Lily Harris, who is 76 and lives in Wales, speaks about her special relationship with Lucy Davies, one of our dementia support workers.
After my Alzheimer’s diagnosis in 2014, I decided that I’d got to find out how to look after myself. I live alone and I can’t be calling on my son all the time, because he works. If you can look after yourself, you’re alright.
I had information given and I went to all these clubs. I was a volunteer at an Alzheimer’s Society film club, and that’s how I met people. I made the tea and I used to wash up the dishes. They let you help – they don’t let you think that you’re thick.
I miss going to the club. I can’t wait to go back when lockdown is over. When you know that you’ve got a group on, you know you’re safe when you go to the place. We have fun and we talk about different things.
I can’t remember meeting Lucy for the first time, she’s always been there. I know if anything came up, I can ring her – and I know, I’ve done it!
What I’ve missed the most during lockdown is seeing Lucy. I miss her visiting because she listens. I do talk, as she knows, because you’re on your own. We have a good talk because I know Lucy. I see her more, really, than anybody.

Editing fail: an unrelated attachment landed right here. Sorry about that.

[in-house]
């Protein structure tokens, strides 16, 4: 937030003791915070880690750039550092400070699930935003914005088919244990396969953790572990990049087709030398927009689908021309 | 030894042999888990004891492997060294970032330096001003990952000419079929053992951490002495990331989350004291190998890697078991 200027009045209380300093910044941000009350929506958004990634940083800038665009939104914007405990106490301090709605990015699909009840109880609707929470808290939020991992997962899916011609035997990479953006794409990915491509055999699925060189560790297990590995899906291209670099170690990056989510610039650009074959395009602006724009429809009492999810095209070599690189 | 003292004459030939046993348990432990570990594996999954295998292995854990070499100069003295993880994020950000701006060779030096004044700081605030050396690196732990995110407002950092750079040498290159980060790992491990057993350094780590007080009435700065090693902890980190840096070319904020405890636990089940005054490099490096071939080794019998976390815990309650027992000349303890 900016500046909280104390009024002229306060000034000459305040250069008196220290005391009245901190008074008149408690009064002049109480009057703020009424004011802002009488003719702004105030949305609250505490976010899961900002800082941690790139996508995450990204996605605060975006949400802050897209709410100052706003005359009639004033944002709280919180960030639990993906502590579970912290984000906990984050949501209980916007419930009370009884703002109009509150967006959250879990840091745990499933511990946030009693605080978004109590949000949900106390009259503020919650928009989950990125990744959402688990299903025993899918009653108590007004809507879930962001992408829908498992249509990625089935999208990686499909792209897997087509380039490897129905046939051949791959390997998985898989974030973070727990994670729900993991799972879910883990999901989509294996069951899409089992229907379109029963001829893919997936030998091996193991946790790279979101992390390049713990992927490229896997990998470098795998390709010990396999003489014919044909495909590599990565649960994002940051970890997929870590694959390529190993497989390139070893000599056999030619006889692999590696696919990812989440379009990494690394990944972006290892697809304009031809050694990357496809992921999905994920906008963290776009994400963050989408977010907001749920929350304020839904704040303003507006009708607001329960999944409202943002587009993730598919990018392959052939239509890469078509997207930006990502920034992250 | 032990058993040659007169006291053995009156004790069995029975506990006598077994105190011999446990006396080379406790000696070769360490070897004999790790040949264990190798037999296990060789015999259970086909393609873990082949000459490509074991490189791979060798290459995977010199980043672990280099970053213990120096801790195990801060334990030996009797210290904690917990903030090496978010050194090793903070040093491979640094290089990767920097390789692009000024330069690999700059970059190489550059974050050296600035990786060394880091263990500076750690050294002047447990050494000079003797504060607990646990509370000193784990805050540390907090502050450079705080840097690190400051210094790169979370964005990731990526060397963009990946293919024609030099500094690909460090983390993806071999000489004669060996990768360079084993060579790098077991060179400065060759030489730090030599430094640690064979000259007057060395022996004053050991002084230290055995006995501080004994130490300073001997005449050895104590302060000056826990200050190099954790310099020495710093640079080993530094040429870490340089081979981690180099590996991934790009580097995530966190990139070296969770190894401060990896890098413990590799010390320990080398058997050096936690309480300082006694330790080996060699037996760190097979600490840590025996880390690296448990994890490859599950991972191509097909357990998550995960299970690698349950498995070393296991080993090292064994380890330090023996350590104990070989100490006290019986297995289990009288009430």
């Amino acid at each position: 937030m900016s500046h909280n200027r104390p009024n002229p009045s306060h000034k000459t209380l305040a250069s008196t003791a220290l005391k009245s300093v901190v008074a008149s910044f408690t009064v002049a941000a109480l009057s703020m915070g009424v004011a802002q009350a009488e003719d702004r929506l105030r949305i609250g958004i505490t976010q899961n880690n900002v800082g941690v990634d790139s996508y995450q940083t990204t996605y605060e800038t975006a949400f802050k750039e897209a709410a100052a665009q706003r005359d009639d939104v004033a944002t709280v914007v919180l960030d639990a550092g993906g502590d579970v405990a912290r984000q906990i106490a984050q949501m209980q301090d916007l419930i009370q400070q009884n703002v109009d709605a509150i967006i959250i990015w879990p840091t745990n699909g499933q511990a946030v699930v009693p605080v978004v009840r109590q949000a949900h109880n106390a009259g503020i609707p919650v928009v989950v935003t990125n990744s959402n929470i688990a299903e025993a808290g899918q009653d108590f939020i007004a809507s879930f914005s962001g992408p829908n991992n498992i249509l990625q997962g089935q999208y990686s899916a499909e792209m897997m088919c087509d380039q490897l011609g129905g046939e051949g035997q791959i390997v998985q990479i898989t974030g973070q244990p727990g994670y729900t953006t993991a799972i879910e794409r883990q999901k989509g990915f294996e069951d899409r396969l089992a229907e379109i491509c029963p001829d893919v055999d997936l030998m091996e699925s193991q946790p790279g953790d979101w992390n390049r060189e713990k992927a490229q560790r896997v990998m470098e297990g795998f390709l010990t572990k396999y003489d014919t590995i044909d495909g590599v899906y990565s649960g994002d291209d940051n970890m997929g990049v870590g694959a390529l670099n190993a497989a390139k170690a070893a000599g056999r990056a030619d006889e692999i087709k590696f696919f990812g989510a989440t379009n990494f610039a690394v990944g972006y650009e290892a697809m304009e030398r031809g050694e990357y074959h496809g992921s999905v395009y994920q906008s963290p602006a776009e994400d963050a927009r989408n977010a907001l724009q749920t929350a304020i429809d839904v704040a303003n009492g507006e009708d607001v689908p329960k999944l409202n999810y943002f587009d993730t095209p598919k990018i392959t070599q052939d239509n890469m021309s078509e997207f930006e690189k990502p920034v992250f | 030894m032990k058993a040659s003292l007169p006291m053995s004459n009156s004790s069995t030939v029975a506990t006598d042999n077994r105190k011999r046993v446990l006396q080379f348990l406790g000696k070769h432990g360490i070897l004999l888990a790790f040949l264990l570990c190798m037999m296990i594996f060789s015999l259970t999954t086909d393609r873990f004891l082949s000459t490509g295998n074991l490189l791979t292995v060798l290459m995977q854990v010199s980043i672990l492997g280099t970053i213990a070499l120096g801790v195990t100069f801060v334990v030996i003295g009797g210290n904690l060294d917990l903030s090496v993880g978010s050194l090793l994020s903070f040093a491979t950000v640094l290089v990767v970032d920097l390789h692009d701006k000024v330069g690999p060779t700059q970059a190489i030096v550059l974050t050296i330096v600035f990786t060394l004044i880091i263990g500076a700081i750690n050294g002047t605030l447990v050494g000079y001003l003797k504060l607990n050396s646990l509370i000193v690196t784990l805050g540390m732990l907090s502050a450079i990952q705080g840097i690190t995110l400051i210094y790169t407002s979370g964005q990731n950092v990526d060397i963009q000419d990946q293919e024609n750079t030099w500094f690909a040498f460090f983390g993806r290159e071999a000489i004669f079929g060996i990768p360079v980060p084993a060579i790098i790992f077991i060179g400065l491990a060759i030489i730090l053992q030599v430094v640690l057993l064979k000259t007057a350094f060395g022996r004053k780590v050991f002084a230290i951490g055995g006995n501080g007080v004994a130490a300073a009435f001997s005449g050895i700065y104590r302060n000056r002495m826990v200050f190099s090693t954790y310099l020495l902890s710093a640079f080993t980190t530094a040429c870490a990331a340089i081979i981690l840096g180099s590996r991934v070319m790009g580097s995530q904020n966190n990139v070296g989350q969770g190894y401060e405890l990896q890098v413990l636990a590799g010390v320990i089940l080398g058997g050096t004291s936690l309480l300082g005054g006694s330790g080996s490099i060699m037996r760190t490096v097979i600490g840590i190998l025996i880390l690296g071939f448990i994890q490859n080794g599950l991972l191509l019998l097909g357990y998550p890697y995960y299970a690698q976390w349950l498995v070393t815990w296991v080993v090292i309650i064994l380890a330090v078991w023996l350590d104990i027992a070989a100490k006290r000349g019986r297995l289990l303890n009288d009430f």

She still rings me up. She tells me off about not going to the doctors! I did go once, when she said something. She’s brilliant. Speaking to Lucy, it makes you feel there’s somebody there – you’re connected, don’t need to be frightened.
I love talking to Lucy. Sometimes I forget what I’m talking about, but she doesn’t say, ‘Oh, forget it.’
Watch a short video of Lily and Lucy
A phone call means so much to me, because when you’re on your own and you have this lockdown, when the phone’s going you think, ‘Ah somebody remembers me.’ It really is nice to have somebody checking.
To me now, she’s like a daughter that I got lost of – that’s not the right words, is it? But she is like that. It would only be a child of mine, that I would say the things I say to. And I tell her everything.
Lucy makes me feel safe, because sometimes I don’t feel safe. I don’t know what would happen if she wasn’t there.
Nobody realises what dementia is like, unless you’ve had it. When you want to think of something and it won’t come, it’s horrendous. I’ll be honest and say that when I’m indoors, I’m crying a lot and I’m telling myself off. ‘Why are you doing it? Stop feeling sorry for yourself.’
The people at the Society who’ve supported me, I think I wouldn’t be here if they weren’t here. I can’t thank them – and I mean it – I can’t thank them enough.
We need your help
We can’t keep our phone lines open or manage the increase in demand for our services without urgent financial support. Please donate today – with your help, we can show people living with dementia that they aren’t alone.